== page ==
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Czech Architects Covered a Building Facade With Hundreds of Plastic Chairs

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Seeking to give their shop a low-cost, high-statement makeover, MY DVA Group, a furniture company in the Czech city of Brno, hired local architect firm Chybik + Kristof to make the former car showroom look like a place that sold home furnishings. Their solution, according to Dezeen, was to cover three sides of it in furniture: 900 used black plastic chairs, all of which cost around $3 each.

Each of the individual chairs are attached to a steel structure that covers the building’s original facade. They’re removed once or twice a year, when the building needs cleaning.

The look is sculptural and modern, while also being playful and informative: "We are a young studio and we think all our designs should be a bit funny," Ondrej Chybik, a co-founder of Chybik + Kristof, told Dezeen. "But in a smart way of sharing information about the building's programatic function."

Check out some pictures of MY DVA Group's furniture-covered store below.

[h/t Dezeen]

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This Russian Kindergarten Looks Just Like a Castle
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A group of lucky kindergarteners in Russia don’t have to wear poufy dresses or plastic crowns to pretend they’re royalty. As Atlas Obscura reports, all they have to do is go to school.

In a rural area of Russia's Leninsky District sits a massive, pastel-colored schoolhouse that was built to resemble Germany's famed Neuschwanstein Castle. It has turrets and gingerbread-like moldings—and instead of a moat, the school offers its 150 students multiple playgrounds, a soccer field, a garden, and playhouses.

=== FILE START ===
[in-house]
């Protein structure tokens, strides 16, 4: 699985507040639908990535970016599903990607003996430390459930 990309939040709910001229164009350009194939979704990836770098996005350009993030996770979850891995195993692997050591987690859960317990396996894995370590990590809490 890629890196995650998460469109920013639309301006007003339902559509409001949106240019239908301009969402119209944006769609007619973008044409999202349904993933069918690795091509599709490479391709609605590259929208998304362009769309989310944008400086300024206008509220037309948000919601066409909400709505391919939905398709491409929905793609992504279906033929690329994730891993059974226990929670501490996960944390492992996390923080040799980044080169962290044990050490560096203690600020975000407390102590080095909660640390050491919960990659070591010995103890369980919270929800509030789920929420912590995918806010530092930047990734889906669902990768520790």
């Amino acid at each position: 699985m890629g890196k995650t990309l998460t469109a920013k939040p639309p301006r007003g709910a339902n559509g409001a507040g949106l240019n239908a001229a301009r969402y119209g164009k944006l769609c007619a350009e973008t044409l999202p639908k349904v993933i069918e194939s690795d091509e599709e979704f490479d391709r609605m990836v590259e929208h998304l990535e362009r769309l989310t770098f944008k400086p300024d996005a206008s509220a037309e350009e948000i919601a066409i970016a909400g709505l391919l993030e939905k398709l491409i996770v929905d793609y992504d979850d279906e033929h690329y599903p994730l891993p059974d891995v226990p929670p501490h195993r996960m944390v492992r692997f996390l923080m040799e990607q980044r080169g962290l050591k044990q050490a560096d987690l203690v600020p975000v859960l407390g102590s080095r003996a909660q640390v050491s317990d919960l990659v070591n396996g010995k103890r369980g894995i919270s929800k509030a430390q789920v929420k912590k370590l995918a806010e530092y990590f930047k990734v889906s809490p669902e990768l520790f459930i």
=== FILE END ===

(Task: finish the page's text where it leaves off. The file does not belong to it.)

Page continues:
Tuition is 21,800 rubles (about $360) a month, but the Russian government subsidizes it to make it less expensive for parents. As for the curriculum: it’s designed to promote social optimism, and each month’s lesson plan is themed. (September, for example, will be career-focused.)

Take a video tour of the school below, or learn more on the school’s website.

[h/t Atlas Obscura]

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This Chinese Library's Interior Is Designed to Look Like an Infinite Tunnel of Books
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The Chinese city of Yangzhou is known for its graceful arched bridges and proximity to the Yangtze River and the Beijing-Hangzhou Grand Canal. Architects kept these unique local features in mind while designing Zhongshuge Yangzhou, a new bookstore and library that was completed in 2016.

Designed by Shanghai studio XL-Muse Architects, the building has black, mirrored floors and arched ceilings that symbolize Yangzhou’s famous waterways and overpasses. The floor reflects the store’s curving shelves to create the illusion of a never-ending tunnel of books—a true bibliophile’s dream.

Learn more about Yangzhou’s unique library/bookstore below, courtesy of Great Big Story.

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